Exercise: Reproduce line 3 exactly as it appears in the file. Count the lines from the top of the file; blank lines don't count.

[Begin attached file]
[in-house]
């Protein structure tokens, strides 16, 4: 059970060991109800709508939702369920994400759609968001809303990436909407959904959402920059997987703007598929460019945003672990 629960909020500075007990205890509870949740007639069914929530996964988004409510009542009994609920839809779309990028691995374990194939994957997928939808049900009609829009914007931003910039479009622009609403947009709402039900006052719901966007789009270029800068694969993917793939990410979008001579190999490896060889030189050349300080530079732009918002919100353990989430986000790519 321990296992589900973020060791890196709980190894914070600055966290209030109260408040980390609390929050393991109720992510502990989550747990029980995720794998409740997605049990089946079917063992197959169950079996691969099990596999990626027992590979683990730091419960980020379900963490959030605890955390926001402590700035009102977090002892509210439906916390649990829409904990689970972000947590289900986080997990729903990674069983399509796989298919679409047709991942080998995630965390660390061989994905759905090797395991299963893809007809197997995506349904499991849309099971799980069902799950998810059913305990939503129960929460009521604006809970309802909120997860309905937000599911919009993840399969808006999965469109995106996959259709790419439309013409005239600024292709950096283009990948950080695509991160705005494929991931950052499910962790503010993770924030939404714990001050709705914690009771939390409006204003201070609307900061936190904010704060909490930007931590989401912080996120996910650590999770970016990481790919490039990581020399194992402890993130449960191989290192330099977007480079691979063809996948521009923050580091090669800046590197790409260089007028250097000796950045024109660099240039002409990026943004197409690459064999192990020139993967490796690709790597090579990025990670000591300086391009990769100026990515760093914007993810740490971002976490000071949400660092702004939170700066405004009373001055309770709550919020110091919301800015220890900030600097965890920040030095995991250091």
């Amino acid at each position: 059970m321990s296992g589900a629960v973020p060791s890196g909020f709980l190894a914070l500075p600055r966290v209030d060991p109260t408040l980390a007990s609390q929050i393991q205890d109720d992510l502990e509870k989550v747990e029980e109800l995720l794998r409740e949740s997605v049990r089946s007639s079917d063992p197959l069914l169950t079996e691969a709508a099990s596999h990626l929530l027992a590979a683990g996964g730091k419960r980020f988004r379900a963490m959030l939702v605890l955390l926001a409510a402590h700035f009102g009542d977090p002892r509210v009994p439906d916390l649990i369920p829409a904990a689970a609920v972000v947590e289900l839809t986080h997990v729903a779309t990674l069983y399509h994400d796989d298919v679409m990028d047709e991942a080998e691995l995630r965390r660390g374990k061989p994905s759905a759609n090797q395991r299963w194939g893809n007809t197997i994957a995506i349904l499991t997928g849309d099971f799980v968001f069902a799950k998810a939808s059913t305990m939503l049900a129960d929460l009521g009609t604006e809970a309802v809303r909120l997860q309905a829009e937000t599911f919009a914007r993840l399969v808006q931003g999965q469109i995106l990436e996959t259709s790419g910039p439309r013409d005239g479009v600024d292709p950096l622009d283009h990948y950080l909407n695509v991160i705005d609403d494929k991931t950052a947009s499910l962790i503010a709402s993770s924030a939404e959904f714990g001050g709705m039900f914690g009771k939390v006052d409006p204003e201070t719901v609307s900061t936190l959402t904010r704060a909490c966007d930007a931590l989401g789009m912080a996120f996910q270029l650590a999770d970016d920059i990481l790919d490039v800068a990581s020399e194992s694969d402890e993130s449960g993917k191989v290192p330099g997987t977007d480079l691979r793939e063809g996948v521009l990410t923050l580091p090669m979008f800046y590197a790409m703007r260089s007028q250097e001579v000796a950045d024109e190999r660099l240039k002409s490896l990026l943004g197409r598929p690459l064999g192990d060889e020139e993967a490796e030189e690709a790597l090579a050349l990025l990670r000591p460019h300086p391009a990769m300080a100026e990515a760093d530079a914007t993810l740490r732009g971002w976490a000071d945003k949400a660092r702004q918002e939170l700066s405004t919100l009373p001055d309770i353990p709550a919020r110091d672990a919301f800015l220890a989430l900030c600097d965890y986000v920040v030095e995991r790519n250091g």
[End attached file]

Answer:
């Amino acid at each position: 059970m321990s296992g589900a629960v973020p060791s890196g909020f709980l190894a914070l500075p600055r966290v209030d060991p109260t408040l980390a007990s609390q929050i393991q205890d109720d992510l502990e509870k989550v747990e029980e109800l995720l794998r409740e949740s997605v049990r089946s007639s079917d063992p197959l069914l169950t079996e691969a709508a099990s596999h990626l929530l027992a590979a683990g996964g730091k419960r980020f988004r379900a963490m959030l939702v605890l955390l926001a409510a402590h700035f009102g009542d977090p002892r509210v009994p439906d916390l649990i369920p829409a904990a689970a609920v972000v947590e289900l839809t986080h997990v729903a779309t990674l069983y399509h994400d796989d298919v679409m990028d047709e991942a080998e691995l995630r965390r660390g374990k061989p994905s759905a759609n090797q395991r299963w194939g893809n007809t197997i994957a995506i349904l499991t997928g849309d099971f799980v968001f069902a799950k998810a939808s059913t305990m939503l049900a129960d929460l009521g009609t604006e809970a309802v809303r909120l997860q309905a829009e937000t599911f919009a914007r993840l399969v808006q931003g999965q469109i995106l990436e996959t259709s790419g910039p439309r013409d005239g479009v600024d292709p950096l622009d283009h990948y950080l909407n695509v991160i705005d609403d494929k991931t950052a947009s499910l962790i503010a709402s993770s924030a939404e959904f714990g001050g709705m039900f914690g009771k939390v006052d409006p204003e201070t719901v609307s900061t936190l959402t904010r704060a909490c966007d930007a931590l989401g789009m912080a996120f996910q270029l650590a999770d970016d920059i990481l790919d490039v800068a990581s020399e194992s694969d402890e993130s449960g993917k191989v290192p330099g997987t977007d480079l691979r793939e063809g996948v521009l990410t923050l580091p090669m979008f800046y590197a790409m703007r260089s007028q250097e001579v000796a950045d024109e190999r660099l240039k002409s490896l990026l943004g197409r598929p690459l064999g192990d060889e020139e993967a490796e030189e690709a790597l090579a050349l990025l990670r000591p460019h300086p391009a990769m300080a100026e990515a760093d530079a914007t993810l740490r732009g971002w976490a000071d945003k949400a660092r702004q918002e939170l700066s405004t919100l009373p001055d309770i353990p709550a919020r110091d672990a919301f800015l220890a989430l900030c600097d965890y986000v920040v030095e995991r790519n250091g």